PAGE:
Difficulty in providing suitable condition in laboratory and storing for subsequent use are the most important inhibitor factors in mass rearing of Trichogramma. Since, quality of produced wasps is affected by physical and nutritional conditions (especially laboratory hosts), quality control is required to insure their field efficiency (Bigler 1994; Van Driesche and Bellows 1996). There are many studies subject to assess the quality of Trichogramma species (e.g. Losey and Calvin 1995; Shirazi et al. 2006).
Alternative hosts particularly Anagasta kuehniella (Zeller) and Sitotroga cerealella (Olivier) (Flanders 1927; Stinner 1977; El-Wakeil 2007; Farazmand et al. 2007) as well as artificial diets (Grenier 1994; Heslin et al. 2005) are often used for mass-rearing of Trichogramma spp. A reliable rearing method is necessary in every biological control program.
An enhancement has been reported in oviposition preference of parasitoids to a special host, while they are developed in alternative hosts (van Driesche and Bellows 1996). Van Bergeijk et al. (1989) reported that host acceptance of Trichogramma maidis (Pintureau et Voegelé) to its natural host, European corn borer, Ostrinia nubilalis (Hubner) reduced following three generations reared on A. kuehniella eggs.
Since parasitoids are able to learn, augmentation on the same host that will encounter in nature will increase probability of successful parasitism in field. In contrast, rearing them on factitious hosts may lead to a lower performance on target host (Hoffmann et al. 2001). Contact of parasitoids with target pest before release, can improve their efficiency in field (Noldus et al. 1990). It seems that, rearing an additional generation on target pest may strengthen searching ability and enhance host acceptance.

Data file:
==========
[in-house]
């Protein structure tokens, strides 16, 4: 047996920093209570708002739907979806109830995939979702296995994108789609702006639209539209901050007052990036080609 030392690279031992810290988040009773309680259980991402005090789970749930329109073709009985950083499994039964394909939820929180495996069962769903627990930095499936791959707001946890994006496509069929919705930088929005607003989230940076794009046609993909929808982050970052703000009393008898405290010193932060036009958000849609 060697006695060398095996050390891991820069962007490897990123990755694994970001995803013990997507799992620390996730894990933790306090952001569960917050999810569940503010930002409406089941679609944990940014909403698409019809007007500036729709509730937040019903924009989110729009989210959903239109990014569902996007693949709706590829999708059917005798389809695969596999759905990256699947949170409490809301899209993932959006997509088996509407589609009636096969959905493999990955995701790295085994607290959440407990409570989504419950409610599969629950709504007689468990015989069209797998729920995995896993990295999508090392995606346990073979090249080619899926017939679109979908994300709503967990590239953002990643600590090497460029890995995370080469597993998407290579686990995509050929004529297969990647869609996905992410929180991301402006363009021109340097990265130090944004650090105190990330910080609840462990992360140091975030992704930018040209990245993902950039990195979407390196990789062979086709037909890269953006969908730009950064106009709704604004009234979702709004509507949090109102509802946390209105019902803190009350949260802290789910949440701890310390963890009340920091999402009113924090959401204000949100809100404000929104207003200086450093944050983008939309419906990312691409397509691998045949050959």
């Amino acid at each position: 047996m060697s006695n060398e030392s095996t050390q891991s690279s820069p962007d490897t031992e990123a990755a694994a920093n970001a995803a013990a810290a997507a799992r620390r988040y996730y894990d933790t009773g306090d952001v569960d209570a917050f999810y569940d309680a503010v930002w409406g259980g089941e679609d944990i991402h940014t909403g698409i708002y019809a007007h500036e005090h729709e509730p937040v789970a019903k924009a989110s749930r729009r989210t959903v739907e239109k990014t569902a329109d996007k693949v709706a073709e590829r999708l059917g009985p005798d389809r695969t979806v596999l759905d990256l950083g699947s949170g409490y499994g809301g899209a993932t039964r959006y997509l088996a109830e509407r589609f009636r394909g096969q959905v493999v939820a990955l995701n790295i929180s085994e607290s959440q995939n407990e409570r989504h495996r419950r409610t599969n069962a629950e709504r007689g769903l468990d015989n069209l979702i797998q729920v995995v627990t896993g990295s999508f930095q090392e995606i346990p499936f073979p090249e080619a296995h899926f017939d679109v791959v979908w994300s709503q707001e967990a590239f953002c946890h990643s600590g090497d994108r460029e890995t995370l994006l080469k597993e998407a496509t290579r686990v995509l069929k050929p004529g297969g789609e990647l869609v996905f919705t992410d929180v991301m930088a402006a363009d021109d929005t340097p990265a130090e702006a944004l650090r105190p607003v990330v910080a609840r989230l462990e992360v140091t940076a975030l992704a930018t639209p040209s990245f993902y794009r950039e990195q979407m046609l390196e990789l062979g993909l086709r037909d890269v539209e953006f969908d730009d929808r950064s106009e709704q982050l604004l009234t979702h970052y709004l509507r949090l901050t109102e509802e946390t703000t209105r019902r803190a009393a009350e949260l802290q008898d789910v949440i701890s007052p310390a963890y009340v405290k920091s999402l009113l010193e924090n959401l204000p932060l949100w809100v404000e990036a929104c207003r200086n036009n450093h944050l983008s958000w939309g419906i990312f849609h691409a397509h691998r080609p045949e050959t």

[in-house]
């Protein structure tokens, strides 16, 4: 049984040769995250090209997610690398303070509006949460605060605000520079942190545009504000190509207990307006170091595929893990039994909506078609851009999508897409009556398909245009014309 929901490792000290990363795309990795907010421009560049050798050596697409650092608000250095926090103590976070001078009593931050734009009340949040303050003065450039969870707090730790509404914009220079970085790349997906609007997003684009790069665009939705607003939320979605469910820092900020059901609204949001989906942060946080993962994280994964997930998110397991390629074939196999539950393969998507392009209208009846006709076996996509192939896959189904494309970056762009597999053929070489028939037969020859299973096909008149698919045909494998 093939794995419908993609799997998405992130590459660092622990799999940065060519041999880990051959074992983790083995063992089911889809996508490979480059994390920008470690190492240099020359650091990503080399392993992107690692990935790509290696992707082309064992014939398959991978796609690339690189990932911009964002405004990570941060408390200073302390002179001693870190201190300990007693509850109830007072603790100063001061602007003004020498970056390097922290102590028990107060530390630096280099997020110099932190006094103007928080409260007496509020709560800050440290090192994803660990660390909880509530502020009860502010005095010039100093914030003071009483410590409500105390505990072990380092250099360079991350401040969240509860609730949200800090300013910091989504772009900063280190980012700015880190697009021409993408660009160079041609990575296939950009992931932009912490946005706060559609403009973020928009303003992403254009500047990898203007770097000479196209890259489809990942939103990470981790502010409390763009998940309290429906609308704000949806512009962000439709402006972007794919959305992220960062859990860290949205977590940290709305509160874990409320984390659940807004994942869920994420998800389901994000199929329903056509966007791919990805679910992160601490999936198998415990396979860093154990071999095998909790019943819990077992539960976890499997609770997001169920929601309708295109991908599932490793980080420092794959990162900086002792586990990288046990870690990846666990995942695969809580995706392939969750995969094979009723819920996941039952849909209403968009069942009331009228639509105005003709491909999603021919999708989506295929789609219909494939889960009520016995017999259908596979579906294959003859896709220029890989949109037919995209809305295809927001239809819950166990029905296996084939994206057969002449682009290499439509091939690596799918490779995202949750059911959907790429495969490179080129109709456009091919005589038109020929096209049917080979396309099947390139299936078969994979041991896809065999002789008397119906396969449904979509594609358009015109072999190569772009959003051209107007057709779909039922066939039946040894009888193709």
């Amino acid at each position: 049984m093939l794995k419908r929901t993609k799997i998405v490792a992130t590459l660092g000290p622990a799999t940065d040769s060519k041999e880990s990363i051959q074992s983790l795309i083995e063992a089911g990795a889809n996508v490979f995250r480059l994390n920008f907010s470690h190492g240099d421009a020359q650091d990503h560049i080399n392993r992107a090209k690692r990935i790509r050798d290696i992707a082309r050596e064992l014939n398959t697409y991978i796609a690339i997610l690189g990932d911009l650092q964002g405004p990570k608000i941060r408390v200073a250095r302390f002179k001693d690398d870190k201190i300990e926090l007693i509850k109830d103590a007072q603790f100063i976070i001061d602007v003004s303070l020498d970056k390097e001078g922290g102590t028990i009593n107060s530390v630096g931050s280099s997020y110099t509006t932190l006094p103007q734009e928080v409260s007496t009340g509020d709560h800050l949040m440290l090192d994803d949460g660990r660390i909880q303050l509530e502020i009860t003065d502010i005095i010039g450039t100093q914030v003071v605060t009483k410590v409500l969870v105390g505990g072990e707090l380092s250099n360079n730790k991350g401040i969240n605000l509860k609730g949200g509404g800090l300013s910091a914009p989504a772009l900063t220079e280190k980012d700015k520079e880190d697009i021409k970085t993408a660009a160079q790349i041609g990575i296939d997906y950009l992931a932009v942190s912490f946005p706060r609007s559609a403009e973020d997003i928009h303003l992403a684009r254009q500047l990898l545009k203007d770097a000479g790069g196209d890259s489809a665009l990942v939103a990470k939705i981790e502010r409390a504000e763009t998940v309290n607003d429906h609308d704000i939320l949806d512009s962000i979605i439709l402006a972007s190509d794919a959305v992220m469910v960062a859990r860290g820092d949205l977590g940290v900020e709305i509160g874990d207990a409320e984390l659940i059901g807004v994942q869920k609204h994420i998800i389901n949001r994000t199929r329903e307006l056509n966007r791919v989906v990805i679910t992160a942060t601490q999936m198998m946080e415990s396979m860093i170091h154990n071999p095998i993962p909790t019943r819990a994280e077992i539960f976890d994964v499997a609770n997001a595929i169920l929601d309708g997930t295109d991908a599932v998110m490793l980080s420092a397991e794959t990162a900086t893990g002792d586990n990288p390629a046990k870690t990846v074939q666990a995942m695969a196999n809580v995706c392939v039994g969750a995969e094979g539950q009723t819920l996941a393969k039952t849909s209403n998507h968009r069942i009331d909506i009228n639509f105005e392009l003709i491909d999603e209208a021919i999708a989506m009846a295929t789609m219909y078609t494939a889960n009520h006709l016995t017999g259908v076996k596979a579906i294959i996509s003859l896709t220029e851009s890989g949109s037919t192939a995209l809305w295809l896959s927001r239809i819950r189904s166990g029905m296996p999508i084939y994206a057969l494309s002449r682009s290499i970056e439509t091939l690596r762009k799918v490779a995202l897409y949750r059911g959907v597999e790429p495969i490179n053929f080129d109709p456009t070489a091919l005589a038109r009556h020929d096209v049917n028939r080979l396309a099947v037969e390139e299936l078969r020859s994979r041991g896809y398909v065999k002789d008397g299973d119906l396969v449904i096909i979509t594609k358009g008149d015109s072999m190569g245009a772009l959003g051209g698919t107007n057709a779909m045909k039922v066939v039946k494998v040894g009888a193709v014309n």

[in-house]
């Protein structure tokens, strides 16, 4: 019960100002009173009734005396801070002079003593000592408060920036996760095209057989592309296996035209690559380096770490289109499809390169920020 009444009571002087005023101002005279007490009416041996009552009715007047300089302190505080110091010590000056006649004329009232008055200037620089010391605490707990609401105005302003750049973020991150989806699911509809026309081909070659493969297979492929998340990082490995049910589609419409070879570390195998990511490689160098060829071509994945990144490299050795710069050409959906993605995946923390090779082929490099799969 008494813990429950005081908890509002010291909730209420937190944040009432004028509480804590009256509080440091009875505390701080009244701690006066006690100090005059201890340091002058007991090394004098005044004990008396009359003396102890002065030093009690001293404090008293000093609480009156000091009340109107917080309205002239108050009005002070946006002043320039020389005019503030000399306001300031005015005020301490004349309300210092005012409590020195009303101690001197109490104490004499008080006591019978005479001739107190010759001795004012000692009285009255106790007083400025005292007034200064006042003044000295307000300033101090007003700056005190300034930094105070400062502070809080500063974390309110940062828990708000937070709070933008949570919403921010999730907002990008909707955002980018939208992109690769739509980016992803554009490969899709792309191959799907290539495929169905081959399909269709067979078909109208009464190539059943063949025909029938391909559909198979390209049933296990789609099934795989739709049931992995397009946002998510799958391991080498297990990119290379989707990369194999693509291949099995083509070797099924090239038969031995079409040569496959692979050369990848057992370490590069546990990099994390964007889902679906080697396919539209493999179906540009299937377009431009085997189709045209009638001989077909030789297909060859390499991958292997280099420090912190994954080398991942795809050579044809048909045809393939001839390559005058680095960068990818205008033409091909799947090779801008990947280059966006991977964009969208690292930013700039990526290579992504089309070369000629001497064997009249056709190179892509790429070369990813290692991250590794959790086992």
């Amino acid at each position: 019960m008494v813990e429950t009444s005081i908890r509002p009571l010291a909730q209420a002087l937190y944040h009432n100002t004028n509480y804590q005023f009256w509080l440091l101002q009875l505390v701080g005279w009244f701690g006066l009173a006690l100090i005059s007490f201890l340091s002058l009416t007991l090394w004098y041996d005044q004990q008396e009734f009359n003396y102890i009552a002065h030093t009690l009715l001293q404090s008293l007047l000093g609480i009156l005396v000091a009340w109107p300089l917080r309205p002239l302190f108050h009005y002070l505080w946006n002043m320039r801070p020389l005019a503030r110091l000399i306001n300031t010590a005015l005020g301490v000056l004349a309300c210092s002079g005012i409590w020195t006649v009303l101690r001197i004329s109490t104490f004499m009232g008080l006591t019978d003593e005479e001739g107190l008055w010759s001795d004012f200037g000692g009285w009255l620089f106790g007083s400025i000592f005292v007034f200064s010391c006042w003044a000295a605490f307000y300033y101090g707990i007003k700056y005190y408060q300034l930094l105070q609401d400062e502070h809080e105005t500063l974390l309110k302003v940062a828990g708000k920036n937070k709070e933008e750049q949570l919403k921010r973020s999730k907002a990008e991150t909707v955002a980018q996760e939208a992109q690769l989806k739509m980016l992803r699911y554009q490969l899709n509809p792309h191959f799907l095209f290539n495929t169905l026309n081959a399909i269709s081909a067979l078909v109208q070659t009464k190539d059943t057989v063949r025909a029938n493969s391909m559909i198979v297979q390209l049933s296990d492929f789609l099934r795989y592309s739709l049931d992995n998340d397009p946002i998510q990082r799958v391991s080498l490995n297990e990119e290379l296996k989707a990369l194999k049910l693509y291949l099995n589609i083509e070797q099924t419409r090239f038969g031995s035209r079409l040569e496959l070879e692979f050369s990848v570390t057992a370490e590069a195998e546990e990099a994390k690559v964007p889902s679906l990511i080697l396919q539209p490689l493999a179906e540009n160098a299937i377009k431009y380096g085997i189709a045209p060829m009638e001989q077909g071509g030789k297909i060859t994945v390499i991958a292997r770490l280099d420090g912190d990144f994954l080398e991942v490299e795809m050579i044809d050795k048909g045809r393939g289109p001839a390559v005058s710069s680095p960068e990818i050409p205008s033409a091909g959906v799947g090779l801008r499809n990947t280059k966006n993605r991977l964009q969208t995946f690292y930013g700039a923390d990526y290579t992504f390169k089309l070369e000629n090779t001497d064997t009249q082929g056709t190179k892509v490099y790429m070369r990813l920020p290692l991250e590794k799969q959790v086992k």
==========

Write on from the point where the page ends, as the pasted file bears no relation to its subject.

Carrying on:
In a preliminary evaluation of natural enemies, determining their intrinsic rate of increase (rm) is important because not only it does directly represents their potential as biological control agents but also determines releasing method (i.e. inoculative, seasonal inoculative or inundative) (van Lenteren 1986). The same parameter was used to compare hosts by Iranipour et al. (2009). Somewhat different method and criteria were used by El-Wakeil (2007) in a similar study for evaluating efficiency of Trichogramma evanescens (Westwood) on H. armigera reared on different factitious hosts. Parasitism rate, emergence rate, longevity, developmental time, total fecundity and sex ratio were the parameters used for similar purposes by El-Wakeil (2007), Farazmand et al. (2007), and Vaez et al. (2009). In this study it has been tried to explore necessity of habituating T. brassicae to its target pest before releasing on H. armigera.
Materials and Methods
Source of hosts
H. armigera larvae were obtained from a stock that has been rearing at Department of Plant Protection, University of Tabriz. A stock culture was established using an artificial diet according to procedures elaborated by Twine (1971) and illustrated by Singh (1982). Ten pairs of newly emerged adults were confined in a plastic cylinder (18 cm in diameter and 20 cm in height), inside which had covered with a thin layer of toilet paper. Moths were fed by 20% solution of sucrose. Eggs laid on internal paper sheet were collected daily by a soft brush.